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Dorothy 'D.C.' Fontana gave the the original Star Trek its human heart
Writer Dorothy "D.C." Fontana died Monday at the age of 80. But her humanistic science fiction creations will live on in the form of Spock's family from the original Star Trek and The Next Generation crew in "Encounter at Farpoint." If not for Fontana, the Trek franchise would never have become the tender and relatable futuristic world we know today.
It's nearly impossible to quantify her importance to Trek and popular science fiction as a whole, but we can try.
When people speak in reverent tones about the optimism and prescient science fiction progressivism of Star Trek, original series creator Gene Roddenberry gets a lot of credit for crafting that hopeful status quo we'd all like to be beamed into. But when it came to making the characters who populated that future world believable people, the Star Trek franchise wouldn't have achieved orbit without the talents and insight of D.C Fontana.
Whether you're a longtime fan who can quote from classic '60s episodes in your sleep, or you've become a Star Trek person thanks to the thrilling adventures on Discovery, Fontana is largely responsible for creating a bedrock of real and humanistic qualities at the core of Trek. If you're someone who gets emotional thinking about Spock's family or Jean-Luc Picard's confidence, D.C. Fontana is the writer responsible for you feeling the way you do.
For the original Star Trek, Fontana carried the title of "script editor," but in reality, if it's an episode that is memorable for being emotionally complex, there's a chance Fontana had something to do with the writing, even if the teleplay doesn't have her name on it. Most famously, it was Fontana who did uncredited rewrites on Harlan Ellison's script for "City on the Edge of Forever," which helped turn a devastating time-travel premise into something that had emotional heft.
In the 2016 Star Trek oral history book The Fifty-Year Mission, Fontana made it clear that the relationships between the central characters were her primary concern, not sci-fi gimmicks: "The [episodes] that didn't go well were stories that were against objects without human relationships involved somewhere in the story."
In terms of human relationships, perhaps Fontana's biggest contribution to Star Trek canon was the episode "Journey to Babel," which is the first onscreen appearance of Spock's Vulcan father Sarek (Mark Lenard) and his human mother Amanda Grayson (Jane Wyatt). When I interviewed Fontana about her invention of Amanda earlier this year, she told me how she approached writing Amanda as an "outspoken woman."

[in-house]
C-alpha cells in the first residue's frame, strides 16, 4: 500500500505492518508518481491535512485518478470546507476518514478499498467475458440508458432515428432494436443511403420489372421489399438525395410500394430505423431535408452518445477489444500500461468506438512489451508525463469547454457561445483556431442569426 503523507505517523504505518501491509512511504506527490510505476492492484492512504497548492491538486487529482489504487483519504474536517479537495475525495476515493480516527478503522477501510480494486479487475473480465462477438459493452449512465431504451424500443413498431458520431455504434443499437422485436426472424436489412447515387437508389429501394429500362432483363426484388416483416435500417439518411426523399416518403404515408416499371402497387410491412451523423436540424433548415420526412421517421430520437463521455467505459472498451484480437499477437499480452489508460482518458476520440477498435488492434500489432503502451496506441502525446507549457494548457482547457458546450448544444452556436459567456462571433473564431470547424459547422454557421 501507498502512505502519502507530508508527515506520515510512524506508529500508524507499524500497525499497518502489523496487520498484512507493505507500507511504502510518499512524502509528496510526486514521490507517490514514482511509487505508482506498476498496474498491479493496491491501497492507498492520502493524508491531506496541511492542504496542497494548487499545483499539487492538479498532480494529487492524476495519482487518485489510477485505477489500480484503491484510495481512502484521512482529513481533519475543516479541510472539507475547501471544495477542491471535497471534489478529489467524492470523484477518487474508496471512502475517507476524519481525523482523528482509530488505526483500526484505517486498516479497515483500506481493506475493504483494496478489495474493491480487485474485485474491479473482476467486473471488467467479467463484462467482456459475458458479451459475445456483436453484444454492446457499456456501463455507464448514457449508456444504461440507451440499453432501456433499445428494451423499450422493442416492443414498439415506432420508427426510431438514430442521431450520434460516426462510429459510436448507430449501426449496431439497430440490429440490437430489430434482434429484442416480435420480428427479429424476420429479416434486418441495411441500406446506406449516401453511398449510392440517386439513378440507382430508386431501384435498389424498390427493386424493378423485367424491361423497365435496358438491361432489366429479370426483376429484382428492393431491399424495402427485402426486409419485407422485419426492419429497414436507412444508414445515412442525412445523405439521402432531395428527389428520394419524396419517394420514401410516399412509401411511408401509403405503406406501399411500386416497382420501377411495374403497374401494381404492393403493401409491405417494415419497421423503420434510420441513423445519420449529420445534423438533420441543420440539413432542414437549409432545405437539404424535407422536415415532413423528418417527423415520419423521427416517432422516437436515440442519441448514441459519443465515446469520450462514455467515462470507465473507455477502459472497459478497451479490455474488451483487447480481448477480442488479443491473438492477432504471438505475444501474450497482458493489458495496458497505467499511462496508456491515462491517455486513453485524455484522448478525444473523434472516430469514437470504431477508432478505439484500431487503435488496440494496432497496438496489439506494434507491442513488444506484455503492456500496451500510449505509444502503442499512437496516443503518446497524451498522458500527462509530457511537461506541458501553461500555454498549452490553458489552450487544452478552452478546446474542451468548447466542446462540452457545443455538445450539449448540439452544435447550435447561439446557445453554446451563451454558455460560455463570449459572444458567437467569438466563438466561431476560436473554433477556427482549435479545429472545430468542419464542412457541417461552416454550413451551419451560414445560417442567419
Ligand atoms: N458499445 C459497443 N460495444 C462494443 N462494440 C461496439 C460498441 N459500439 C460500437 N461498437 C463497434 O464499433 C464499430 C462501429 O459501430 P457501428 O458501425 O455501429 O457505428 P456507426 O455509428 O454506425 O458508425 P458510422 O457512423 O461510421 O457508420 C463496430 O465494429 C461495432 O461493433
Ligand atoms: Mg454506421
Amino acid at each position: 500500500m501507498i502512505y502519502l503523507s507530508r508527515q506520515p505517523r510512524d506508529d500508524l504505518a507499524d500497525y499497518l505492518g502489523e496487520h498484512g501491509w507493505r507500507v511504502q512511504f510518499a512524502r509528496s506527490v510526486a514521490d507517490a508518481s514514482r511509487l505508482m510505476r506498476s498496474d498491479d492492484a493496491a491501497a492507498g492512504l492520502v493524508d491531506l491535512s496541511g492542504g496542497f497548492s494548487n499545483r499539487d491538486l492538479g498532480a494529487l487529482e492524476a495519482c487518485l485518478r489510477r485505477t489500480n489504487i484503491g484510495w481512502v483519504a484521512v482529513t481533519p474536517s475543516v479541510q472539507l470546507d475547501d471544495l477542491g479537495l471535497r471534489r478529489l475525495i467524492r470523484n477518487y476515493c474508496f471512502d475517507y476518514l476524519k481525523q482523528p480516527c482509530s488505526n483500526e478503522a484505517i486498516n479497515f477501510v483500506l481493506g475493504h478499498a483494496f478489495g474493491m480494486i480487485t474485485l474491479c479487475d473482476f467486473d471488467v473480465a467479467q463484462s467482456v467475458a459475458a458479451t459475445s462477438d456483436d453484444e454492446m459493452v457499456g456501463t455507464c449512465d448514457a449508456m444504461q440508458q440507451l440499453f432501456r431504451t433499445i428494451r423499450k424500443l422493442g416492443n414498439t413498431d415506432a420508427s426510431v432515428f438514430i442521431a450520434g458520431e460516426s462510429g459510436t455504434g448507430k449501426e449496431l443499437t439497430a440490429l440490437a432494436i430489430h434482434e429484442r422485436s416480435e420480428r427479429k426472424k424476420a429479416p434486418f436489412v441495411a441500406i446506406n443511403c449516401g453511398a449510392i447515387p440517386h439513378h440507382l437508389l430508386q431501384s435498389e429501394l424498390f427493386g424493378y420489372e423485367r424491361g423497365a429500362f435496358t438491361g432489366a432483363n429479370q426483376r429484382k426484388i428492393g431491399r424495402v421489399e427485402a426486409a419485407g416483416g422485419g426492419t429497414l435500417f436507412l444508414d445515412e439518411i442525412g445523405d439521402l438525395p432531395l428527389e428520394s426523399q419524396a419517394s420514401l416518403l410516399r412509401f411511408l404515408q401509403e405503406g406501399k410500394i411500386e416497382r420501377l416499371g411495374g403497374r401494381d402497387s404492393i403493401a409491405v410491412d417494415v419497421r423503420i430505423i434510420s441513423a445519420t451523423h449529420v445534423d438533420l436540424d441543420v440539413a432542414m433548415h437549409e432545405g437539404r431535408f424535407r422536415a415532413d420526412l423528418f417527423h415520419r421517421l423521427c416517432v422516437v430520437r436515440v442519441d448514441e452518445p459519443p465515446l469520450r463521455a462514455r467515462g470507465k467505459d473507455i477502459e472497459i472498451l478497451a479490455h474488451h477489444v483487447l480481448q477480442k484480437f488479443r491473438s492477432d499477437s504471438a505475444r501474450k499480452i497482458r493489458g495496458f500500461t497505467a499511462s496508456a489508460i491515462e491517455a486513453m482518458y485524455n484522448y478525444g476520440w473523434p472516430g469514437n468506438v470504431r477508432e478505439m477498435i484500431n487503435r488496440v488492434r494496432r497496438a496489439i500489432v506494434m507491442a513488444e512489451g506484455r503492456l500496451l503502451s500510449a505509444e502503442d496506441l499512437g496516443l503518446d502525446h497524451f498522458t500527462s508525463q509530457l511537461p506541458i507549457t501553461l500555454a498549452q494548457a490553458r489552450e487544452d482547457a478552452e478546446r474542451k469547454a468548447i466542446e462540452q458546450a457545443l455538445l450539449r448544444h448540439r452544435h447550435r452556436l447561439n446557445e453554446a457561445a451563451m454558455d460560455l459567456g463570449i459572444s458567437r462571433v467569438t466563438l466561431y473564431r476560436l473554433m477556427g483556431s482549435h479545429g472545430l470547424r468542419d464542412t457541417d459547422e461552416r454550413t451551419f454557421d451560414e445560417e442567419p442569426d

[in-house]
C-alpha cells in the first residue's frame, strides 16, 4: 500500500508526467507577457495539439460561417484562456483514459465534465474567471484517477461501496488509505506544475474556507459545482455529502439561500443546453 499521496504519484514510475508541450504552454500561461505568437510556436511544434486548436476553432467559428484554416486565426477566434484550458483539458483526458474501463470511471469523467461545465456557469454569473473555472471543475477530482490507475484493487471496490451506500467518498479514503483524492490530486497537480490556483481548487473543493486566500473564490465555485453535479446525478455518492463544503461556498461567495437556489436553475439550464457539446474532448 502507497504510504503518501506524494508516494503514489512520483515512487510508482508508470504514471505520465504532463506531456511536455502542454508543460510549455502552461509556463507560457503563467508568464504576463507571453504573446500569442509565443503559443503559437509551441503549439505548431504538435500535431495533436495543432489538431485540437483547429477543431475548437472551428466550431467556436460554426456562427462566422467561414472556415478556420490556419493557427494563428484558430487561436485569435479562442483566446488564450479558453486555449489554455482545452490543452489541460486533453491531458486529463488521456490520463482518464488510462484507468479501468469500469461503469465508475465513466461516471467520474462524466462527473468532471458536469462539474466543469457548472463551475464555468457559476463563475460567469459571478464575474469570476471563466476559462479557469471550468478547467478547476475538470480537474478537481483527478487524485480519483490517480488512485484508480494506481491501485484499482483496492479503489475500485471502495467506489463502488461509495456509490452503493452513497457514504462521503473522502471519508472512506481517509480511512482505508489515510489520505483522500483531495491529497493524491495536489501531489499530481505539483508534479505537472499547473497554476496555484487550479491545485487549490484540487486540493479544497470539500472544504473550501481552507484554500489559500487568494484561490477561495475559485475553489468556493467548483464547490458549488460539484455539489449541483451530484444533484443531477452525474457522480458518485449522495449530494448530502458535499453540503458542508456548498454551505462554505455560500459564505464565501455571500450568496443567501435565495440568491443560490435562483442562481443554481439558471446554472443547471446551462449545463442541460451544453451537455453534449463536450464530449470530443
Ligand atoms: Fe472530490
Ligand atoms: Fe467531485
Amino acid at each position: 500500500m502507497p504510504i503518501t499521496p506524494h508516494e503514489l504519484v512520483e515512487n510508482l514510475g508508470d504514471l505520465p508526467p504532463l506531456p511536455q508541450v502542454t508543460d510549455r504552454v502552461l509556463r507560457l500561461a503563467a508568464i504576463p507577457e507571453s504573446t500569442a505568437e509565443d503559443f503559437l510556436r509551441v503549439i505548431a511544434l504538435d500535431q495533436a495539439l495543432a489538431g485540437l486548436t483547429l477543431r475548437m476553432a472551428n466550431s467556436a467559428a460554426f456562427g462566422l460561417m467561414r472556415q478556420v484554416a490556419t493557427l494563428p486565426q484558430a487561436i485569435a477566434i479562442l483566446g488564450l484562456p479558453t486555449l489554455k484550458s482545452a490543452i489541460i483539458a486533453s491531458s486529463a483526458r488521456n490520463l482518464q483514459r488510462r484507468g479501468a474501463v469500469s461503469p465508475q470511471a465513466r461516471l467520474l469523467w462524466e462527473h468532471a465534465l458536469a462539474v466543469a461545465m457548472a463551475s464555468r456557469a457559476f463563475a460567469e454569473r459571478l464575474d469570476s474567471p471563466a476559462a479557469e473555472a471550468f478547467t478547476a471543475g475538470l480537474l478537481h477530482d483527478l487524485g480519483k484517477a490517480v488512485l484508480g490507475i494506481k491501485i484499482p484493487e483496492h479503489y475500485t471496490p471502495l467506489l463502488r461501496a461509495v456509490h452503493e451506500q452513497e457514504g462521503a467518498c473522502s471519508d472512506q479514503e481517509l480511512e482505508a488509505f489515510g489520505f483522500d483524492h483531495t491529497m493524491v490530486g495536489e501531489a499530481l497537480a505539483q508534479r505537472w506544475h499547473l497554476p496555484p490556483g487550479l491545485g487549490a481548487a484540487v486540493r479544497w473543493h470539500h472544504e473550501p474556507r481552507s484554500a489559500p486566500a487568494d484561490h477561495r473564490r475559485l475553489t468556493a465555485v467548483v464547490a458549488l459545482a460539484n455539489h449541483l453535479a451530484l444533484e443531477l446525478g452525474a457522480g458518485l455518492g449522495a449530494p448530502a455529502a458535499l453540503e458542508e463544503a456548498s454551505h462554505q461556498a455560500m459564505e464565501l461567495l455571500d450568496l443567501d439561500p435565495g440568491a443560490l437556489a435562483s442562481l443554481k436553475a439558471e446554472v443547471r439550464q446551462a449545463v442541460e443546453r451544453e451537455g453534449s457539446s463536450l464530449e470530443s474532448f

"She wouldn't just bow down to Sarek," Fontana explained. "She [would] state her positions and her point of view—and definitely her role in Spock's upbringing — especially if Sarek had to be away on ambassador trips to other planets. As a strong woman, she would mark her position in Spock's life and fulfill it."
This legacy is clearly evident in contemporary portrayals of Amanda Grayson; both Winona Ryder in the 2009 Star Trek film and Mia Kirshner in Star Trek: Discovery embody Fontana's conception of Amanda Grayson in ways that weren't even possible in the 1960s version of Trek. And although Fontana didn't write for either Discovery or the 21st-century films, she did continue the Trek tradition of creating real and thoughtful characters well into The Next Generation and Deep Space Nine.
Along with series creator Gene Roddenberry, Fontana co-wrote the very first episode of The Next Generation, "Encounter at Farpoint." In the documentary Chaos on the Bridge, Fontana basically gives Roddenberry credit for creating the space god "Q," but everything else — including the tone of the interpersonal relationships among Crusher, Picard, Riker, Data, Tasha, Troi, Geordi, and Worf — seemingly came from her. And her Deep Space Nine script, "Dax" (co-written with Peter Allan Fields), helped establish the multifaceted nature of Jadzia Dax.
D.C. Fontana was capable of writing characters of any gender and making their relationships feel real. Even if the wobbly sets of the '60s Trek pushed the show's credibility to the limit, it was offset by Fontana's ability to project warm and intelligent human relationships into the cold vacuum of space. Kirk and Spock's epic friendship (which Fontana once told me was "just" a friendship) wouldn't exist and wouldn't matter to people if it weren't for her contributions. When you watch baby Spock struggle with his emotions in either J.J. Abrams' first Trek film or the second season of Discovery, what you're seeing is essentially a remix of what Fontana did in her brilliant time-travel script "Yesteryear," an episode of Star Trek: The Animated Series that should be required viewing for all fans.
Though Star Trek will forever be famous for weaving political allegory side by side with well-crafted science fiction, the reason the franchise continues is that the fans want to know the characters they see onscreen. Both Captain Pike and Michael Burnham refer to Starfleet as their "family" in Discovery, but the woman who created that family, and imbued it with love, was most certainly Dorothy Fontana.
When I interviewed Fontana around the 50th anniversary of Star Trek in 2016, she told me the secret to success in writing the series, and it's so simple that only a true artist would say something like this:
"We wanted to do stories that had strength, emotional content, and stories that would live," she said. "I think we succeeded."